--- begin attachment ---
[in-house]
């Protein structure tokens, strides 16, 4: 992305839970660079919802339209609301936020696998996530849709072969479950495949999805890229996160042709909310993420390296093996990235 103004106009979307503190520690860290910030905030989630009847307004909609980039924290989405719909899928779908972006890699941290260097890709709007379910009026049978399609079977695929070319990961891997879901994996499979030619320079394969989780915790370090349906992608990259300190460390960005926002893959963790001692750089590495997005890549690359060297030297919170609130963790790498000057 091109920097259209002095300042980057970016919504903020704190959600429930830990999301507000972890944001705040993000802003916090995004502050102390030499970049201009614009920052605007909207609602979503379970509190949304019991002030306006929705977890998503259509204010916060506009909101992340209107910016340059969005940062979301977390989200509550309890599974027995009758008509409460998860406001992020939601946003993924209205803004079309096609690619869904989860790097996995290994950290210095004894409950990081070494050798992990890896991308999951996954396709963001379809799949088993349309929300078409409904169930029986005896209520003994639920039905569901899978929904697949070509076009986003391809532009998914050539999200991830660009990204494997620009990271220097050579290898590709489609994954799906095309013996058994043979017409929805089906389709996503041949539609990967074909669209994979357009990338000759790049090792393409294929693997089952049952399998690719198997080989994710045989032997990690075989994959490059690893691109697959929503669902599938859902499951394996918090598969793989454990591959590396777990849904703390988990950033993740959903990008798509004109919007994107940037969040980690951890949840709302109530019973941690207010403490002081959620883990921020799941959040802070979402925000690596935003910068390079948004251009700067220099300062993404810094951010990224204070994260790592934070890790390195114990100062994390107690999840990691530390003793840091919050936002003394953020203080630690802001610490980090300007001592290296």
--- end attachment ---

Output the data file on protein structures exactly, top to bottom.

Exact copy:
[in-house]
């Protein structure tokens, strides 16, 4: 992305839970660079919802339209609301936020696998996530849709072969479950495949999805890229996160042709909310993420390296093996990235 103004106009979307503190520690860290910030905030989630009847307004909609980039924290989405719909899928779908972006890699941290260097890709709007379910009026049978399609079977695929070319990961891997879901994996499979030619320079394969989780915790370090349906992608990259300190460390960005926002893959963790001692750089590495997005890549690359060297030297919170609130963790790498000057 091109920097259209002095300042980057970016919504903020704190959600429930830990999301507000972890944001705040993000802003916090995004502050102390030499970049201009614009920052605007909207609602979503379970509190949304019991002030306006929705977890998503259509204010916060506009909101992340209107910016340059969005940062979301977390989200509550309890599974027995009758008509409460998860406001992020939601946003993924209205803004079309096609690619869904989860790097996995290994950290210095004894409950990081070494050798992990890896991308999951996954396709963001379809799949088993349309929300078409409904169930029986005896209520003994639920039905569901899978929904697949070509076009986003391809532009998914050539999200991830660009990204494997620009990271220097050579290898590709489609994954799906095309013996058994043979017409929805089906389709996503041949539609990967074909669209994979357009990338000759790049090792393409294929693997089952049952399998690719198997080989994710045989032997990690075989994959490059690893691109697959929503669902599938859902499951394996918090598969793989454990591959590396777990849904703390988990950033993740959903990008798509004109919007994107940037969040980690951890949840709302109530019973941690207010403490002081959620883990921020799941959040802070979402925000690596935003910068390079948004251009700067220099300062993404810094951010990224204070994260790592934070890790390195114990100062994390107690999840990691530390003793840091919050936002003394953020203080630690802001610490980090300007001592290296």